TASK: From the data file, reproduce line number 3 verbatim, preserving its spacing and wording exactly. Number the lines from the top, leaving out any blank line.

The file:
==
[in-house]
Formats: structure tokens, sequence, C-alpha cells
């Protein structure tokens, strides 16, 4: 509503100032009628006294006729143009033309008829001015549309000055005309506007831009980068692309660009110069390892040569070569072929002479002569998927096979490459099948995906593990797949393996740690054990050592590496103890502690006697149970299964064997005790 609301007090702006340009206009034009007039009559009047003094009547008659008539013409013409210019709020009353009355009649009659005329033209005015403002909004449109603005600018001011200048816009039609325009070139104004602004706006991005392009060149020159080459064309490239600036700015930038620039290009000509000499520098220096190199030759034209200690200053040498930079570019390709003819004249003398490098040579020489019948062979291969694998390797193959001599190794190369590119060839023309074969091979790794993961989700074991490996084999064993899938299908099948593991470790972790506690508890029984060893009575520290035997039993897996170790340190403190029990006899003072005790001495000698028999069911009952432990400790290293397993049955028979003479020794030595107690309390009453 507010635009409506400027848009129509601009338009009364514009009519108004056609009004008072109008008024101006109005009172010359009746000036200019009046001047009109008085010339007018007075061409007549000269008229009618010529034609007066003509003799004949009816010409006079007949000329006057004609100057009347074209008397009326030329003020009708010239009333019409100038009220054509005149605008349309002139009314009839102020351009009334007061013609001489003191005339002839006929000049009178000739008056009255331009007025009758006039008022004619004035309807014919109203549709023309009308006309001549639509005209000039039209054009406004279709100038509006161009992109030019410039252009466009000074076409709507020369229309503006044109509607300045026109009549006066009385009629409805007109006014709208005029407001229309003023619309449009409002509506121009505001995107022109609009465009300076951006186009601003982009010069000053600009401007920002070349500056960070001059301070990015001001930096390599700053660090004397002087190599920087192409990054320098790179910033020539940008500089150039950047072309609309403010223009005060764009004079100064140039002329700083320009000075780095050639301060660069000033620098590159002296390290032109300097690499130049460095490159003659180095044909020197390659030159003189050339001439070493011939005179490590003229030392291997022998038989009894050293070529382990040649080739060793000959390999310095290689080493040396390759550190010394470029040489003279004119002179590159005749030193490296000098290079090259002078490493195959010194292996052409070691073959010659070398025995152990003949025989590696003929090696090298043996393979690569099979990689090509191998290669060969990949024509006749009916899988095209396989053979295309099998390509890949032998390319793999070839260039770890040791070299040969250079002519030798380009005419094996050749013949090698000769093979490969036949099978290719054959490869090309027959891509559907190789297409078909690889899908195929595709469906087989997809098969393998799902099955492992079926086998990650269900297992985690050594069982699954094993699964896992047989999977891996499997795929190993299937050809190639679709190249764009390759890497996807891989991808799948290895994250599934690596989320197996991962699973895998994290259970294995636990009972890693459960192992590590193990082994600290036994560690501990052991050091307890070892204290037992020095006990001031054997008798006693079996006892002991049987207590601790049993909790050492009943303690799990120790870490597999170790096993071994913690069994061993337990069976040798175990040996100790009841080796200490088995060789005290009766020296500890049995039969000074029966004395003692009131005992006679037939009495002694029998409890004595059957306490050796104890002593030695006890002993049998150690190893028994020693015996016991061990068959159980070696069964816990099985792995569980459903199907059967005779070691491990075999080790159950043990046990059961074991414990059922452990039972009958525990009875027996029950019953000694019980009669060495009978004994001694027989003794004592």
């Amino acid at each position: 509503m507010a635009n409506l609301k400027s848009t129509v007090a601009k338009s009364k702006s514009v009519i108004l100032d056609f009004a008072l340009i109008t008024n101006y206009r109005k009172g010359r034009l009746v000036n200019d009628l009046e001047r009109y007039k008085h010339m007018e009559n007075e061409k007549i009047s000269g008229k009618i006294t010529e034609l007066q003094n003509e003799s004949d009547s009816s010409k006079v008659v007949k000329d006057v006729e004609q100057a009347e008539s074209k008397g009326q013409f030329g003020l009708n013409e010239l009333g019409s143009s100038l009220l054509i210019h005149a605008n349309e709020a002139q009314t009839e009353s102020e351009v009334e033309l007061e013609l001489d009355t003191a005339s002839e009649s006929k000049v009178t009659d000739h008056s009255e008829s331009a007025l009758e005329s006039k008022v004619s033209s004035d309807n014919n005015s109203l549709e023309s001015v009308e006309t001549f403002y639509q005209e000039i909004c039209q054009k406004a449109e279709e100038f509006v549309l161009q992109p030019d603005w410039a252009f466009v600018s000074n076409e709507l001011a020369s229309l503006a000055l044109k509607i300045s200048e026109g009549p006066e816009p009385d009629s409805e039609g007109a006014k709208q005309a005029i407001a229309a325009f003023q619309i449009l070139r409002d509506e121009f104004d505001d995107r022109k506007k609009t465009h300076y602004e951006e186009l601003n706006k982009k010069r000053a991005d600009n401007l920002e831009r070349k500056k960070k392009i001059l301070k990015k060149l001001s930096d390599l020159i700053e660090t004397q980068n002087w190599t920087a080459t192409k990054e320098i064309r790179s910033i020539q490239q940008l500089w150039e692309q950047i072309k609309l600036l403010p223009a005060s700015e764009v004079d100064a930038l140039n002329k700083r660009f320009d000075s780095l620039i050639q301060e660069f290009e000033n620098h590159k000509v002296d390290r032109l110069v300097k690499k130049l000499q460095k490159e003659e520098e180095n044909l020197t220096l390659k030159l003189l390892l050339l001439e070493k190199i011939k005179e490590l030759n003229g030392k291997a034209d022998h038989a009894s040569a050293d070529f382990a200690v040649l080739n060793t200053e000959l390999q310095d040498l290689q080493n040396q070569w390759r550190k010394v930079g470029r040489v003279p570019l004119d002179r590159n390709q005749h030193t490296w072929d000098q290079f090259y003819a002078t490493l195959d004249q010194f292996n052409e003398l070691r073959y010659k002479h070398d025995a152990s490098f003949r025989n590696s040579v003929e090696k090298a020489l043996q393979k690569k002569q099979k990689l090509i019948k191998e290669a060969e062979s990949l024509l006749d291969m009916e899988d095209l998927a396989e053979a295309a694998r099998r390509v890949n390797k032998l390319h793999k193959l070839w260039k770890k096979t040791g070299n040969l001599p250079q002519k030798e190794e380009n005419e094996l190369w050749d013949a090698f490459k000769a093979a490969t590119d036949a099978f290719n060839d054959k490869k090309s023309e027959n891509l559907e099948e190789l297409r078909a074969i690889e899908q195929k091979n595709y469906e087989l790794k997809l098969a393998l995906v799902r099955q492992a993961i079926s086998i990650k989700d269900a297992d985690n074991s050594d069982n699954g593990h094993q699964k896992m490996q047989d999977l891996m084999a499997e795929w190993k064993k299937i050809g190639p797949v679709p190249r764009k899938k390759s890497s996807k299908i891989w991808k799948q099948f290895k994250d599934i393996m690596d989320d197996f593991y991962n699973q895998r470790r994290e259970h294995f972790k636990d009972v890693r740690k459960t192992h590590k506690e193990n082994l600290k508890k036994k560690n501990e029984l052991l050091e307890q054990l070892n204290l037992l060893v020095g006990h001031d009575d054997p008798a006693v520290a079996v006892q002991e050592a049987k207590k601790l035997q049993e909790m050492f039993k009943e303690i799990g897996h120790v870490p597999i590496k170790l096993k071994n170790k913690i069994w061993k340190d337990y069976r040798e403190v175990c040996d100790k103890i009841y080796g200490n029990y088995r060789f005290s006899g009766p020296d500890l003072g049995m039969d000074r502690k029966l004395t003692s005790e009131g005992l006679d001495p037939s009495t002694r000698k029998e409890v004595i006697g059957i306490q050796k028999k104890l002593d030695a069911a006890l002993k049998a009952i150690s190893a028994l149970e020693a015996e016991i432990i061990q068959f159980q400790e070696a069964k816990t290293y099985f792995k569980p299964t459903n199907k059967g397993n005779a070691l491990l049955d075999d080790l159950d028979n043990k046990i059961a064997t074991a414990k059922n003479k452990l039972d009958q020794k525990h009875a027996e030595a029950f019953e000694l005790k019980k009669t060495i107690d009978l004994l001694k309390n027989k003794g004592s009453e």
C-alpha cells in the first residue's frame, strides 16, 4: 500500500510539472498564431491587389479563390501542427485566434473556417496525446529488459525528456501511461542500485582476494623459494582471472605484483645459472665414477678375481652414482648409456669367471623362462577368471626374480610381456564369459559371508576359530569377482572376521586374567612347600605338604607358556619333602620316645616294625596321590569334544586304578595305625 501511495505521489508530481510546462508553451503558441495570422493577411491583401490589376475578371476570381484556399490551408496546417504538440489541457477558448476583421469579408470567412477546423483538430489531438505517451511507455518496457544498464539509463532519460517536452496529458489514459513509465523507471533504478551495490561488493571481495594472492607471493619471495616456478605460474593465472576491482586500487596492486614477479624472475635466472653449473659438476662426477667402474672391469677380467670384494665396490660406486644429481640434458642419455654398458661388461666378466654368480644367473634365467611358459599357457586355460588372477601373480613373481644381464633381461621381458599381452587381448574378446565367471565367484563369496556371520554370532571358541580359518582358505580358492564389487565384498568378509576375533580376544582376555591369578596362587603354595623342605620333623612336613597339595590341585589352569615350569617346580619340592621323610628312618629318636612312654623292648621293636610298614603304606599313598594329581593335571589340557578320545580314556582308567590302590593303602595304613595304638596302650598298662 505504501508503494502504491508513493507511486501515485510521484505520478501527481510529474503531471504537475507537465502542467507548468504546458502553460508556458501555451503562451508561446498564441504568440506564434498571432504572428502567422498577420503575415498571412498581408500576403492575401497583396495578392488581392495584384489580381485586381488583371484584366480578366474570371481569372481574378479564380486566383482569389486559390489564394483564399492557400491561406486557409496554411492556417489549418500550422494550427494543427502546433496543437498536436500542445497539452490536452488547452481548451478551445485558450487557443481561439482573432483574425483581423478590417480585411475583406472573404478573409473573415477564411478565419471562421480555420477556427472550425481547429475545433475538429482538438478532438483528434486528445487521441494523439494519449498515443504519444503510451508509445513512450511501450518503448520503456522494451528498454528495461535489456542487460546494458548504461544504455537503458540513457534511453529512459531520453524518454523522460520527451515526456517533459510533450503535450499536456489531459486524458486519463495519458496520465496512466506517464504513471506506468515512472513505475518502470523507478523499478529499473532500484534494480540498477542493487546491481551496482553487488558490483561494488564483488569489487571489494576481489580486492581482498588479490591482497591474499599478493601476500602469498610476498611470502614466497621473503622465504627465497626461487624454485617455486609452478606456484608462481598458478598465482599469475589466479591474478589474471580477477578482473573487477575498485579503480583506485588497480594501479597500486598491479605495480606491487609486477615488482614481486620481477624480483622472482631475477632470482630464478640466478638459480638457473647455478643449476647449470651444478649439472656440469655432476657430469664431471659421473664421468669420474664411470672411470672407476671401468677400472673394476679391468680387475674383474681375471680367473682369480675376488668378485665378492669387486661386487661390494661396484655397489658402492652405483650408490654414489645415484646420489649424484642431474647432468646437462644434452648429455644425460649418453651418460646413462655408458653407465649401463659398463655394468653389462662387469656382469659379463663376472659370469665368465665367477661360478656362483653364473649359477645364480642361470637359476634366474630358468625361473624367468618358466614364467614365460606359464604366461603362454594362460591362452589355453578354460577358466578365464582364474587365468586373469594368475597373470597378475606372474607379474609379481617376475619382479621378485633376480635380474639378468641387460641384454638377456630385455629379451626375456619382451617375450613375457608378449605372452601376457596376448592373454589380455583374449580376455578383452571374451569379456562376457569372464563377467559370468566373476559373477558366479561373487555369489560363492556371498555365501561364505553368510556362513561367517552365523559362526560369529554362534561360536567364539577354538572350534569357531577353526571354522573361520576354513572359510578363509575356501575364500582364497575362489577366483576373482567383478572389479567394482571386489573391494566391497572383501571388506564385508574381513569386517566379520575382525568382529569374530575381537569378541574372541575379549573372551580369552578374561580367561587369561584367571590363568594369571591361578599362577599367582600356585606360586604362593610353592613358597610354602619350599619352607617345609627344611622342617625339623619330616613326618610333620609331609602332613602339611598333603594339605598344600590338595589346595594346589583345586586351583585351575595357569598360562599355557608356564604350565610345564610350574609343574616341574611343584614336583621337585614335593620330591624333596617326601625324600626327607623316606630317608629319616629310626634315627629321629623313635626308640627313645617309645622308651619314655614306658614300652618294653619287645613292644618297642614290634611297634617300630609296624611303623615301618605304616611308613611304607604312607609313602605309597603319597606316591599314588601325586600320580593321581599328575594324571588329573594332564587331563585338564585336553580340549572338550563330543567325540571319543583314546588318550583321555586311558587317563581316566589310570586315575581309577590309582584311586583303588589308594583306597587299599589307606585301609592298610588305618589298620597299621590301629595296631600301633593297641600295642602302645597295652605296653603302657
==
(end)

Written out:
């Protein structure tokens, strides 16, 4: 509503100032009628006294006729143009033309008829001015549309000055005309506007831009980068692309660009110069390892040569070569072929002479002569998927096979490459099948995906593990797949393996740690054990050592590496103890502690006697149970299964064997005790 609301007090702006340009206009034009007039009559009047003094009547008659008539013409013409210019709020009353009355009649009659005329033209005015403002909004449109603005600018001011200048816009039609325009070139104004602004706006991005392009060149020159080459064309490239600036700015930038620039290009000509000499520098220096190199030759034209200690200053040498930079570019390709003819004249003398490098040579020489019948062979291969694998390797193959001599190794190369590119060839023309074969091979790794993961989700074991490996084999064993899938299908099948593991470790972790506690508890029984060893009575520290035997039993897996170790340190403190029990006899003072005790001495000698028999069911009952432990400790290293397993049955028979003479020794030595107690309390009453 507010635009409506400027848009129509601009338009009364514009009519108004056609009004008072109008008024101006109005009172010359009746000036200019009046001047009109008085010339007018007075061409007549000269008229009618010529034609007066003509003799004949009816010409006079007949000329006057004609100057009347074209008397009326030329003020009708010239009333019409100038009220054509005149605008349309002139009314009839102020351009009334007061013609001489003191005339002839006929000049009178000739008056009255331009007025009758006039008022004619004035309807014919109203549709023309009308006309001549639509005209000039039209054009406004279709100038509006161009992109030019410039252009466009000074076409709507020369229309503006044109509607300045026109009549006066009385009629409805007109006014709208005029407001229309003023619309449009409002509506121009505001995107022109609009465009300076951006186009601003982009010069000053600009401007920002070349500056960070001059301070990015001001930096390599700053660090004397002087190599920087192409990054320098790179910033020539940008500089150039950047072309609309403010223009005060764009004079100064140039002329700083320009000075780095050639301060660069000033620098590159002296390290032109300097690499130049460095490159003659180095044909020197390659030159003189050339001439070493011939005179490590003229030392291997022998038989009894050293070529382990040649080739060793000959390999310095290689080493040396390759550190010394470029040489003279004119002179590159005749030193490296000098290079090259002078490493195959010194292996052409070691073959010659070398025995152990003949025989590696003929090696090298043996393979690569099979990689090509191998290669060969990949024509006749009916899988095209396989053979295309099998390509890949032998390319793999070839260039770890040791070299040969250079002519030798380009005419094996050749013949090698000769093979490969036949099978290719054959490869090309027959891509559907190789297409078909690889899908195929595709469906087989997809098969393998799902099955492992079926086998990650269900297992985690050594069982699954094993699964896992047989999977891996499997795929190993299937050809190639679709190249764009390759890497996807891989991808799948290895994250599934690596989320197996991962699973895998994290259970294995636990009972890693459960192992590590193990082994600290036994560690501990052991050091307890070892204290037992020095006990001031054997008798006693079996006892002991049987207590601790049993909790050492009943303690799990120790870490597999170790096993071994913690069994061993337990069976040798175990040996100790009841080796200490088995060789005290009766020296500890049995039969000074029966004395003692009131005992006679037939009495002694029998409890004595059957306490050796104890002593030695006890002993049998150690190893028994020693015996016991061990068959159980070696069964816990099985792995569980459903199907059967005779070691491990075999080790159950043990046990059961074991414990059922452990039972009958525990009875027996029950019953000694019980009669060495009978004994001694027989003794004592």